International Handbook of Maritime Economics
Show Less

International Handbook of Maritime Economics

Edited by Kevin Cullinane

This timely and comprehensive new Handbook brings together an unrivalled group of distinguished scholars and practitioners to provide in-depth analysis and a contemporary perspective on a wide-ranging array of topics in maritime economics.
Buy Book in Print
Show Summary Details
You do not have access to this content

Chapter 13: An Analysis of Short Sea Shipping as an Alternative for Freight Transport

Lourdes Trujillo, Francesca Medda and María M. González


Lourdes Trujillo, Francesca Medda and María M. González 13.1 Introduction Short sea shipping (SSS) is considered one of the most sustainable and economically competitive modes of transport compared to road haulage. In spite of this, and the efforts to promote it, this mode of transport is not believed to be especially attractive to freight handlers, in part because they are almost entirely unaware of its positive qualities. From the vantage point of the transport system as a whole, the role of short sea shipping may be either as a substitute for, or a complement to, other transport modes; when providing alternative transport services in the same point-to-point market already served by road transport or conventional rail services, it acts as a competitor. Conversely, SSS also complements road transport and rail services. On any given city-pair corridor, most of the relative advantage of SSS services is traditionally attributed to its lower environmental impact, which favours direct journeys over medium distances; whereas longer journeys tend to be dominated by deepsea transport, and shorter trips are mostly carried out by road or conventional rail. When the journey involves more than one mode, the choice of SSS critically depends on its integration within the overall transport system. As a consequence, we may deduce that the market advantage of SSS and, presumably, its impact on modal choice, varies as all the components of the generalized cost for goods vary as well: the relative price of transport, quality and reliability, and integration of SSS...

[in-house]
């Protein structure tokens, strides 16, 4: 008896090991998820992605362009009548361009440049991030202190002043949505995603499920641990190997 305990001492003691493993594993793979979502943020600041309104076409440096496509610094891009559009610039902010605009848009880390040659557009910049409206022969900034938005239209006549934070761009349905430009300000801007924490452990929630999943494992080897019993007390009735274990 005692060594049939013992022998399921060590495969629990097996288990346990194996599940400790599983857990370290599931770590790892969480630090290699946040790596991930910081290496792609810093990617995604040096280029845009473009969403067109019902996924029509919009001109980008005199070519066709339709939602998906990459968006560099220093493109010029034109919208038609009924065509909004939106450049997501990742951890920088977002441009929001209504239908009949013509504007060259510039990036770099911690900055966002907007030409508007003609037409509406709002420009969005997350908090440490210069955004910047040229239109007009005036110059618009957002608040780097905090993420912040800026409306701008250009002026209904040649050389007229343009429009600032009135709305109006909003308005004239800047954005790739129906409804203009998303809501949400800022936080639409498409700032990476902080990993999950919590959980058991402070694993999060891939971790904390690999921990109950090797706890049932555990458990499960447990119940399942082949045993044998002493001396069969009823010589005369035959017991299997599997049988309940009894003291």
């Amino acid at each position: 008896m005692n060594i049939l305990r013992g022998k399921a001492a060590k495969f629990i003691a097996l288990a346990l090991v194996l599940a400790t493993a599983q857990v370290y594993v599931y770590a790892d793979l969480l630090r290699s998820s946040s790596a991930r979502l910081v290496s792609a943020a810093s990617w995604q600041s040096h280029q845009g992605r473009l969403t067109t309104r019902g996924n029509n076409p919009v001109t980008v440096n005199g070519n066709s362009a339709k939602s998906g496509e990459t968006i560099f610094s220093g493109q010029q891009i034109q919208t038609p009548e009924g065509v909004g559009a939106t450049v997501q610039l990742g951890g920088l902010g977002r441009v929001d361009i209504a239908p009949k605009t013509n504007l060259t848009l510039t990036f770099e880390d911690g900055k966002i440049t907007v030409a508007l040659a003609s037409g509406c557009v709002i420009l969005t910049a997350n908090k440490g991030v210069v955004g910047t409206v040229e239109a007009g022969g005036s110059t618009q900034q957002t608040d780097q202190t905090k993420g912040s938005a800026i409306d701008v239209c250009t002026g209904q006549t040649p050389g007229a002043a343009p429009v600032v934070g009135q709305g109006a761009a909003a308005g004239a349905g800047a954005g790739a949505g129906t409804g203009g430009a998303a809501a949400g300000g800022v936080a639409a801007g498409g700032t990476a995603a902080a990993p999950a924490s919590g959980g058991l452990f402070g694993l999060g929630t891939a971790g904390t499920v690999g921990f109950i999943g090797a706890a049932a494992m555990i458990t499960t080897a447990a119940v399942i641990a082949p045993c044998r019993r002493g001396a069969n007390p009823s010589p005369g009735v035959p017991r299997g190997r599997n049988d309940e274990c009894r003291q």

You are not authenticated to view the full text of this chapter or article.

Elgaronline requires a subscription or purchase to access the full text of books or journals. Please login through your library system or with your personal username and password on the homepage.

Non-subscribers can freely search the site, view abstracts/ extracts and download selected front matter and introductory chapters for personal use.

Your library may not have purchased all subject areas. If you are authenticated and think you should have access to this title, please contact your librarian.

Further information

or login to access all content.